Do you have a success tip as a Walk Leader that you’d like to share with others?

South Long Branch Jane's Walk, May 6, 2012. In this photo the walk is heading toward the Mississauga-Toronto border, which is based on where Etobicoke Creek used to run before it was channelized. Walk participants received a colour map, printed on cardstock, showing where the two branches of Etobicoke Creek used to run and where the creek used to flow into Lake Ontario. Photo credit: Peter Foley

Fanny Martin, the 2012 Jane’s Walk Event Manager, has asked 2012 Jane’s Walk leaders three questions, which I have included as headings for this blog post.

“If you have a moment,” she has said, “I’d love to have your input, especially but not exclusively on these points.”

I would like to invite you, as a visitor to this website, to share your own reflections regarding these questions.

You can send us an email or post a comment in the Comments section at the end of this blog post. We can usually get around to approving items for posting within twenty four hours or less.

1. Do you have a success tip as a Walk Leader that you’d like to share with others?

As I begin to work on my own answer to these questions, I’m aware I’ll be working on my responses over several days.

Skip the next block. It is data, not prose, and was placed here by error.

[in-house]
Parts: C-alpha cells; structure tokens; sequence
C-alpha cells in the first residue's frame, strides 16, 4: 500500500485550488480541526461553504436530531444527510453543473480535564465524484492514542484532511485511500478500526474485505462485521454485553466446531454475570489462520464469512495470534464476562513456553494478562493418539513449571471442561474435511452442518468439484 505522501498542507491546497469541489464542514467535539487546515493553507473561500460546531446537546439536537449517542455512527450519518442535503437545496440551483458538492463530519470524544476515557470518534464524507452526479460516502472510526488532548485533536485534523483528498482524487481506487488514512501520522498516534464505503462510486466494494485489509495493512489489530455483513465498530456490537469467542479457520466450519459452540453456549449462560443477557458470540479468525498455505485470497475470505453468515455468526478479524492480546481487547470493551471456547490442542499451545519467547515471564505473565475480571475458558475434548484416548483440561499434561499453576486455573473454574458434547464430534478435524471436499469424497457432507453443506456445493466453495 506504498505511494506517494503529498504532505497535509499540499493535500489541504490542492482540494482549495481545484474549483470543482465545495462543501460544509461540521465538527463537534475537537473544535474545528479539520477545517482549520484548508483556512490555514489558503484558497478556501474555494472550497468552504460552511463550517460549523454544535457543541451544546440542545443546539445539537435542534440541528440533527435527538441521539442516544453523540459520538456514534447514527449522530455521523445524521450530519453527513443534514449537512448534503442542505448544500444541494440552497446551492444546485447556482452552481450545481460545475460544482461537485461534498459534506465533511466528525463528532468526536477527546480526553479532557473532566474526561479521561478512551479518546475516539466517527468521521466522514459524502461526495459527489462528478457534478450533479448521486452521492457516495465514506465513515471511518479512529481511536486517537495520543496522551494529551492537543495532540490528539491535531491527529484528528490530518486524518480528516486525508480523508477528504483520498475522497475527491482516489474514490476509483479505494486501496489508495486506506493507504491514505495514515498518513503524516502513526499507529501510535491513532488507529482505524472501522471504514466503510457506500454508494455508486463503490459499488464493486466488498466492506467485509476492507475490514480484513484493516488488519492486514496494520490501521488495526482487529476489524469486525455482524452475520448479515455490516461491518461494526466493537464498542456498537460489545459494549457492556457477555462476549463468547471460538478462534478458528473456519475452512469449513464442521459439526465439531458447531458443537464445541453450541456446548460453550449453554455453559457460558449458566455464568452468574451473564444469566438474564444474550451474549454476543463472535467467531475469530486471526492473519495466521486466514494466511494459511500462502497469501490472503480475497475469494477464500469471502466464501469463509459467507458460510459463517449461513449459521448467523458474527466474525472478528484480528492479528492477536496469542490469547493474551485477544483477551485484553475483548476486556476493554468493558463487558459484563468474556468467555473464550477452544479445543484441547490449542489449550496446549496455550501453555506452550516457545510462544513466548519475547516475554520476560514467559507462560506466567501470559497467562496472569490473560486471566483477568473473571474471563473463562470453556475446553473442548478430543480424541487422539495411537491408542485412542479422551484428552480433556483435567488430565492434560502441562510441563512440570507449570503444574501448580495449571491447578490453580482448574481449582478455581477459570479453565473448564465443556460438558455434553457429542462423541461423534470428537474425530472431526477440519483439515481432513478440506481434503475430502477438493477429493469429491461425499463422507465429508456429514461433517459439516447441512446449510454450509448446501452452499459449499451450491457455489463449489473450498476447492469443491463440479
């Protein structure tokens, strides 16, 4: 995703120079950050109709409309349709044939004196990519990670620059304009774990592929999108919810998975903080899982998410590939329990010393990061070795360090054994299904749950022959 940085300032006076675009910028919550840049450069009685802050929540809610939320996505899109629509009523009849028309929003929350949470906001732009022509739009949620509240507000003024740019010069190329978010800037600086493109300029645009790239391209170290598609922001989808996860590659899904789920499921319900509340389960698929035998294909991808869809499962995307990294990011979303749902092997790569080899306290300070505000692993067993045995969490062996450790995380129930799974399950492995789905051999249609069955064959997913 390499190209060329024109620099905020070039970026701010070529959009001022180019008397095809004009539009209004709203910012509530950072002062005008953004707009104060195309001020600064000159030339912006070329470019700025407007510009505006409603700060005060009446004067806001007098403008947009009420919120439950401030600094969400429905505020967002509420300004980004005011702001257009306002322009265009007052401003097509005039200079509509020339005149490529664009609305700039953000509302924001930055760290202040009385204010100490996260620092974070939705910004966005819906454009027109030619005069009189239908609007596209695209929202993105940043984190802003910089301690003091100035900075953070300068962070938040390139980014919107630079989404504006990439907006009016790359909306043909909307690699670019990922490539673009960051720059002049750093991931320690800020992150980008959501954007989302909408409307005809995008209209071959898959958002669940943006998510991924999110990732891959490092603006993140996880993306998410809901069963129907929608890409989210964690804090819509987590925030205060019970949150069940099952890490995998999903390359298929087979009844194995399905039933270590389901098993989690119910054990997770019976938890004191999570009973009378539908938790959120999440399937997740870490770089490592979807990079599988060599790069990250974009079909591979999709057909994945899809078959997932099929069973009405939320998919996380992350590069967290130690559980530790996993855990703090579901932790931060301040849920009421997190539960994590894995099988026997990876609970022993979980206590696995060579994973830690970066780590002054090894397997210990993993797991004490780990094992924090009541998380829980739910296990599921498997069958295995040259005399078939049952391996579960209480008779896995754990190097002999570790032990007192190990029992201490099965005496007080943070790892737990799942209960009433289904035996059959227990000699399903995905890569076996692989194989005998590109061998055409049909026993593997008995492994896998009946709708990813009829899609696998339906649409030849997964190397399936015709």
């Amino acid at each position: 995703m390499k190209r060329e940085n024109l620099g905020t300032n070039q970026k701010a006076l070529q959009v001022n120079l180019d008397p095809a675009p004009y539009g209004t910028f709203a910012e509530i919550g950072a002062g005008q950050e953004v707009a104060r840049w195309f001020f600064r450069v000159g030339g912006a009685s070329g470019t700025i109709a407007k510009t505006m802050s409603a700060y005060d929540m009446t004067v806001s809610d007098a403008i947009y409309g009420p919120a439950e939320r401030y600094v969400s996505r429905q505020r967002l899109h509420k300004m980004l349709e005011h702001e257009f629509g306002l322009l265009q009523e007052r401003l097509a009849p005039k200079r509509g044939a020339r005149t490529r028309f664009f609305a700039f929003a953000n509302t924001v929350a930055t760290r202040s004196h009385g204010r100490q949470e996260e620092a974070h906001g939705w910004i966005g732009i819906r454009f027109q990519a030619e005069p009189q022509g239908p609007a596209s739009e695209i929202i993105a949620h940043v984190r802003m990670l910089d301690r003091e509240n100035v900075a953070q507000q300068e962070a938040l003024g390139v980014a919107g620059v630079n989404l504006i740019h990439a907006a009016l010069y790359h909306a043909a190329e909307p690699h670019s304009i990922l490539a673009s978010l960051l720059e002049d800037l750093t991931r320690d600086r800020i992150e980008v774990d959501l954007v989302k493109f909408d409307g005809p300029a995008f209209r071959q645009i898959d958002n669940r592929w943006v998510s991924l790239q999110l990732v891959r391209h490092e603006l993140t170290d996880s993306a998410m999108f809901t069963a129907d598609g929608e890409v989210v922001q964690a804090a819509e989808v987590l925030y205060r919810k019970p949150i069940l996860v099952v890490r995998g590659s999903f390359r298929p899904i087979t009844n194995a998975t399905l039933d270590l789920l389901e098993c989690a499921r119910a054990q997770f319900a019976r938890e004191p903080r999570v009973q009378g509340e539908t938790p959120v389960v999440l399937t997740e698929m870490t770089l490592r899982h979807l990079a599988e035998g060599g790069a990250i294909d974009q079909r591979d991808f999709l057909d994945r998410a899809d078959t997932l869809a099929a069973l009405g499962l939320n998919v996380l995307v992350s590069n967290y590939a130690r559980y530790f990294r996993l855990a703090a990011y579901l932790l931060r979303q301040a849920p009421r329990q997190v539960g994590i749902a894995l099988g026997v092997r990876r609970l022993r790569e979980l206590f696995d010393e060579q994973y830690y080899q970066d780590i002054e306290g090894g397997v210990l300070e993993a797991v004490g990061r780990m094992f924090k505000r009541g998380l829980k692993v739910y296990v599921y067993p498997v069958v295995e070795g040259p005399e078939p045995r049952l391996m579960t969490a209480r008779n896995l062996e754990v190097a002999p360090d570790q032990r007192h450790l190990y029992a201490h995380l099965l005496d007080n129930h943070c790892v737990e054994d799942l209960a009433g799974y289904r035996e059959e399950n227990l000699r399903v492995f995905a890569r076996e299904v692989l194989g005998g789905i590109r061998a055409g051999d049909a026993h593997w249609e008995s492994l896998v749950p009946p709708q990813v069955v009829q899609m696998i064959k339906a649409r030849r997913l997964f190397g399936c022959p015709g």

The most important thing is to ensure that the walk leader(s) connect with the audience. That to my mind is the No. 1. Key to Success.

Many things are involved in establishing that connection. Some experience in public speaking is helpful — and it’s always well worth underlining the fact that one can get better at public speaking, if one has the motivation.

Mike James and Jaan Pill, the co-leaders of the May 6, 2012 South Long Branch Jane’s Walk, have experience as public speakers.

That experience manifests itself in a variety of ways:

(a) If we’re speaking to a large group, we make sure we have a microphone and amplifier in place. If your audience can’t hear you, or if you have to shout each time you speak, your connection with the audience might be less than ideal.

(b) Base what you say on accurate and balanced information. It’s easy to tell stories, but if you’re telling stories related to history, it’s useful if the stories are based on archival and historical evidence. Dates and information on the Internet may or may not be accurate. My own inclination is to go with archival evidence and people’s first-hand accounts of life experiences, and to have evidence from more than one source. I like to engage in extensive fact checking.

(c) Maintain eye contact with your listeners. Use the body language and facial expressions of individuals in the audience to gauge how you’re doing as a speaker. Public speaking is an interactive process. Truly, one can look at it as as a conversation.

(d) Choose a number of key things that you want to get across. Choosing what is salient and relevant takes a lot of work. It requires that a person knows a topic well. Often it can take more time and mental effort to extract the kernel of a story, as compared to telling the story from start to finish. If you wish to connect with the audience, make the effort to say what you have to say in a brief amount of time.